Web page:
If you are an Idaho notary or resident you have probably heard of the fiasco that has now been dubbed “the Shasta Signing”.
For those unaware, an Idaho notary, who shall remained unnamed, signed a document transferring legal title of a house from a daughter to her father.
Why is This Even News?
Fortunately, that one is settled. The daughter who transferred title to the home was not the owner of the home. So, obviously, under law she can’t transfer title to something she does not own.
The big problem is there has been a ton of misinformation spread around the notary’s obligations for a signing like this. The biggest being that the notary is responsible for verifying the provenance of the title. We all know that is not true, that is the job of a title company. They are the ones who verify ownership, and are willing and able to to back up their findings.
While at some point the title company will use a notary, the notary is responsible for the signing itself, not determining chain of title going back 50 years.
How MisInformation is Spread
The first and biggest source of misinformation, in some cases, can be the victim or the alleged perpetrators lawyers. Spurious claims can be spread quickly and easily as news organizations pick up quotes, even if the substance claimed in those quotes are incorrect.
Then, the Shasta Signing has caused a lot of public outrage. There are numerous op-eds and letters to the editors that spread different information, much of it people trying to correct the person before them.
* We want to make it clear we are not blaming someone who writes a letter to the editor for being misinformed, and we are not claiming bad intent on anyone. *
Anyways, the internet quickly fills with contradicting information, and those without specific knowledge of the law, I guess the average person, either does not know what to believe, or they believe the first source (maybe the only) they got information from.
When Can a Perfectly Legal Act Become a Liability?
So you’ve done your job to the highest standard. Followed all of the rules, verified ID and witness, and anything and everything else required.
So that means I’m in the clear, right?
This is how a civil lawyer works. They find the person, persons, or entities that have the most money, and the most to lose, and they levy accusations against them. Because a civil victory isn’t very satisfying when there is no monetary reward at the end, and they know that just making allegations can get people to settle out of court, to avoid bad publicity.
So a notary that has done their job perfectly, like most of you reading this, might simply become a target based on income.
And How Do I Become a Target?
In a perfect world, you shouldn’t.
But when a signing like the Shasta Signing goes wrong, it becomes way bigger than the signing.
I mean, you can’t blame the victims. Someone tried to steal their home from under them, they’ve been grievously wronged, and they are just trying to find the best way to legally defend themselves.
But, when the notary ends up being accused of “conspiracy to commit fraud” everything gets turned upside down. And when media accounts and other sources are not as informed as they should be, I don’t know that calling it a headache is a strong enough statement.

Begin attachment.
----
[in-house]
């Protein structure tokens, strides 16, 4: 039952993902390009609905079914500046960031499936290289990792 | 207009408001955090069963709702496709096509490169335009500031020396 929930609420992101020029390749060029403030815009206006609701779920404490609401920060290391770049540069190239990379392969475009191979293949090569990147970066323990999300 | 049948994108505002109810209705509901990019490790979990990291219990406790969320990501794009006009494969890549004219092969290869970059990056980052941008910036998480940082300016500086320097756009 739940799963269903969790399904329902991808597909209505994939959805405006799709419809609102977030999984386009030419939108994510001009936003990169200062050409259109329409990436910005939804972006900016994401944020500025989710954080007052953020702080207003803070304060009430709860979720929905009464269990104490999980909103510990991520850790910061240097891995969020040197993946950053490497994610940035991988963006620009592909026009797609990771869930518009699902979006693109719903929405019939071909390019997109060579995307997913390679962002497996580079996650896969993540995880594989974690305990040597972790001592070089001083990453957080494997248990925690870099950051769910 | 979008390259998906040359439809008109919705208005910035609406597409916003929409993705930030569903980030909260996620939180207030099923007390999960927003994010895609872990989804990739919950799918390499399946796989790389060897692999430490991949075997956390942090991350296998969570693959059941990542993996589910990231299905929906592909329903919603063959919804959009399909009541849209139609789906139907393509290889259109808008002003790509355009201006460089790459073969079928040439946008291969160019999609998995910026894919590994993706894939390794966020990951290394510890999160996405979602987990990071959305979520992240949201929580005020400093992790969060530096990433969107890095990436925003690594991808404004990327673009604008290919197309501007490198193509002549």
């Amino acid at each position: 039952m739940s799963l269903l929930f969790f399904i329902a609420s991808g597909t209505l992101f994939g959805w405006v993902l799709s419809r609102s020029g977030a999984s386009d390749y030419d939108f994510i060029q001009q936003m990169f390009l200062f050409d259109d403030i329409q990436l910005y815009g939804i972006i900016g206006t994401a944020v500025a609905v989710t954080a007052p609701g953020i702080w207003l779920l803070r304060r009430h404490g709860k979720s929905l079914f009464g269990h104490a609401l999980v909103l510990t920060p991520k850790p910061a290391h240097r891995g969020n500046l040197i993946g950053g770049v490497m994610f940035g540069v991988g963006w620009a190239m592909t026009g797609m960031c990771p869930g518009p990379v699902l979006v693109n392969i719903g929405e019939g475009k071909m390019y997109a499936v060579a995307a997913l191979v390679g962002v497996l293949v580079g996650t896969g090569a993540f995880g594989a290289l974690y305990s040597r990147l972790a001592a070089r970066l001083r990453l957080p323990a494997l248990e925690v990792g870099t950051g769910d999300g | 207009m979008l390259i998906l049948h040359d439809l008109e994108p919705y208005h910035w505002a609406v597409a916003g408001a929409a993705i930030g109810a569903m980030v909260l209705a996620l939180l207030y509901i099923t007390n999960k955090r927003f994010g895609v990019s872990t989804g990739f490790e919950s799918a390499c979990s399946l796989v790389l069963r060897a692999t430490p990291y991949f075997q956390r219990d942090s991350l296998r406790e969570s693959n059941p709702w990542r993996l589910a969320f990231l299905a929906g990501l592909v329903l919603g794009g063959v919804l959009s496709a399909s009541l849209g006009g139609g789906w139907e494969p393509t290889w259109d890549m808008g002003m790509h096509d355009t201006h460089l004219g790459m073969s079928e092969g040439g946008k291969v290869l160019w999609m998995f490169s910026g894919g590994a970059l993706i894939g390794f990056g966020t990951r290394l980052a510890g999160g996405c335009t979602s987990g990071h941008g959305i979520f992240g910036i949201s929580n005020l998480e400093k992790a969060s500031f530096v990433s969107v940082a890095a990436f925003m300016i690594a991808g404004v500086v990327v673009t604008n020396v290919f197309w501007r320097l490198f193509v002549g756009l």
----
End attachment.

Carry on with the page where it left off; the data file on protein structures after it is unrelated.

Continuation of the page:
And while we have found nothing in our research that would indicate the notary did anything wrong, they still ended up with a target on their back.
So How Do I Protect Myself from Becoming the Next Shasta Signing?
When dealing with actual signings, besides our advice to avoid anything that seems hinky, we don’t know that there is much you can do. You cannot see the future.
And con artists are good at what they do. It’s not feasible to believe you could spot a good one.
Well, that’s not very helpful, is it?
So instead of trying to be the next Nostradamus, we should instead focus on limiting our liability. Fortunately, there is a business type called an LLC, or Limited Liability Corporation, that is there for us.
An LLC protects your personal assets. That is the biggest reason to have an LLC, versus being an independent contractor, though there are other advantages. The biggest thing you need to know about an LLC, in terms of protecting yourself, is called Piercing the Veil. We would recommend anyone who does not already understand it, to visit the link and learn about it. And if you have any questions about it, ask.
If I was an independent contractor, and could afford to instead become an LLC, I would seriously consider it. Costs vary by state, but in many, the cost is less than $500 a year, and that often includes additional services for your business. For example, I spoke with one of our mobile notaries in North Carolina, and they said it costs them about $400 a year, which also includes a registered agent, among other services. They said that they only have to file one piece of paperwork a year for the state, and the service takes care of the rest, even sending them reminders for the document they do need to fill out.
And remember, any costs in this area for the LLC are tax deductible.
We wish we could tell you that you could 100% prevent yourself from becoming the next Shasta Signing. But, as most things with business, nothing is really ever perfect, so we do our job to the best of our abilities.
I think an old adage says it best “Hope for the Best, but Prepare for the Worst”.
Don’t miss Part 2 of the Shasta Signing